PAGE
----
Xerox. Kleenex. Band-Aid. Frisbee. Velcro. These are all trademarked brand names that have been adopted as generic names in the popular lexicon. Well, Velcro Brand has had enough of this nonsense. The company, famous for its hook-and-loop fasteners, released a music video on Monday asking the public to quit calling everything "velcro."
The video brings together a singing band of lawyers to rock a power ballad about how the company owns the trademark for the word "velcro." "So please, do not say 'velcro shoes' (or 'velcro wallet' or 'velcro gloves') -- we repeat 'velcro' is not a noun or a verb. VELCRO® is our brand," pleads the video description.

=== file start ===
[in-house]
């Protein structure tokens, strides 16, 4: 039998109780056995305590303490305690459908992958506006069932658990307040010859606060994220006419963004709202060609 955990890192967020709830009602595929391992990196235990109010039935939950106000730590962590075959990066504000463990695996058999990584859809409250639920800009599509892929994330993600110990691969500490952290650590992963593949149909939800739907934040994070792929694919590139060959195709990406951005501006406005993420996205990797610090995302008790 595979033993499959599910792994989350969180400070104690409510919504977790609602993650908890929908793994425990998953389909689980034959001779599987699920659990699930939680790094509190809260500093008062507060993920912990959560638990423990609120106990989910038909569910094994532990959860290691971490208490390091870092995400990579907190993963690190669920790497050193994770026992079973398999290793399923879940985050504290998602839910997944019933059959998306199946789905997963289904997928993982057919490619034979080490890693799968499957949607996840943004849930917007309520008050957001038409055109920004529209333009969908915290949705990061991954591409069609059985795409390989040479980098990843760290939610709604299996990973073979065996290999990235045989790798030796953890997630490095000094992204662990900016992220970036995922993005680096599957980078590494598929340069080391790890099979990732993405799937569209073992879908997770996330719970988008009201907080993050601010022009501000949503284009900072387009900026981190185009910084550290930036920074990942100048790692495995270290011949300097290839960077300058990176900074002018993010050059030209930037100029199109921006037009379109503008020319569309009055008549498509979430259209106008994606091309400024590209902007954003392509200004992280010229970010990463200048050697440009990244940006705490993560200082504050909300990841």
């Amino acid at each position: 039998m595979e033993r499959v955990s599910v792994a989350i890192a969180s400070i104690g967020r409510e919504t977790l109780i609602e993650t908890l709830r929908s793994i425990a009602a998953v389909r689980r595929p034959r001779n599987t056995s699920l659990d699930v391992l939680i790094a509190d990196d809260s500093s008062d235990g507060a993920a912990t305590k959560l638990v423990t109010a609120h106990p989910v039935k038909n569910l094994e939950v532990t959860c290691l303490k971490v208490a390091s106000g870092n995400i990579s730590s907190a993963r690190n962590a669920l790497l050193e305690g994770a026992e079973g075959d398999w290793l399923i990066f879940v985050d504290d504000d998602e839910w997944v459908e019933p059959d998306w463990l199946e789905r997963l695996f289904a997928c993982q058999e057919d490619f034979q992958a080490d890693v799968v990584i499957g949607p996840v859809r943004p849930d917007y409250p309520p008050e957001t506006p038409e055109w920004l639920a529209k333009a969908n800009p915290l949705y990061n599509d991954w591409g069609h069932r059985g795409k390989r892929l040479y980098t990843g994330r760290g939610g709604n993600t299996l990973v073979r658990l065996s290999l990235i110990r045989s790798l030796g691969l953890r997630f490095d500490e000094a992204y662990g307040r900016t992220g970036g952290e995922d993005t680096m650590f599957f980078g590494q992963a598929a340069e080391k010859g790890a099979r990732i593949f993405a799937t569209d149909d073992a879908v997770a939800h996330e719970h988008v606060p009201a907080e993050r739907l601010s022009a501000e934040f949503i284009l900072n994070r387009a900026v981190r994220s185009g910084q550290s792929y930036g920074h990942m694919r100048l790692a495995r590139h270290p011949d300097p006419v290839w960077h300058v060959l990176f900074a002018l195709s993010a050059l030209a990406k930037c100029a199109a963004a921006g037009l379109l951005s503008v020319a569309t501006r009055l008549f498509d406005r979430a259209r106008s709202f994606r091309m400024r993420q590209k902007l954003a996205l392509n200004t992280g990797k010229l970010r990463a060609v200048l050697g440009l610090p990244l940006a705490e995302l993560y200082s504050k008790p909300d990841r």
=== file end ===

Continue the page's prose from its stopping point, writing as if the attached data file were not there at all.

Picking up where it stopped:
Velcro also launched a Don't Say Velcro webpage that outlines attempts to protect its trademark, as well as the origin of the name (from the French words "velour" and "crochet"). The page notes that you can safely call similar products by the names "self fasteners," "hook and loop" or "closures."
The video recognizes and embraces its own absurdity, which makes it a pretty clever marketing move. You probably won't stop calling every hook-and-loop you see "velcro," but you will think more about the brand after getting this ditty stuck in your head.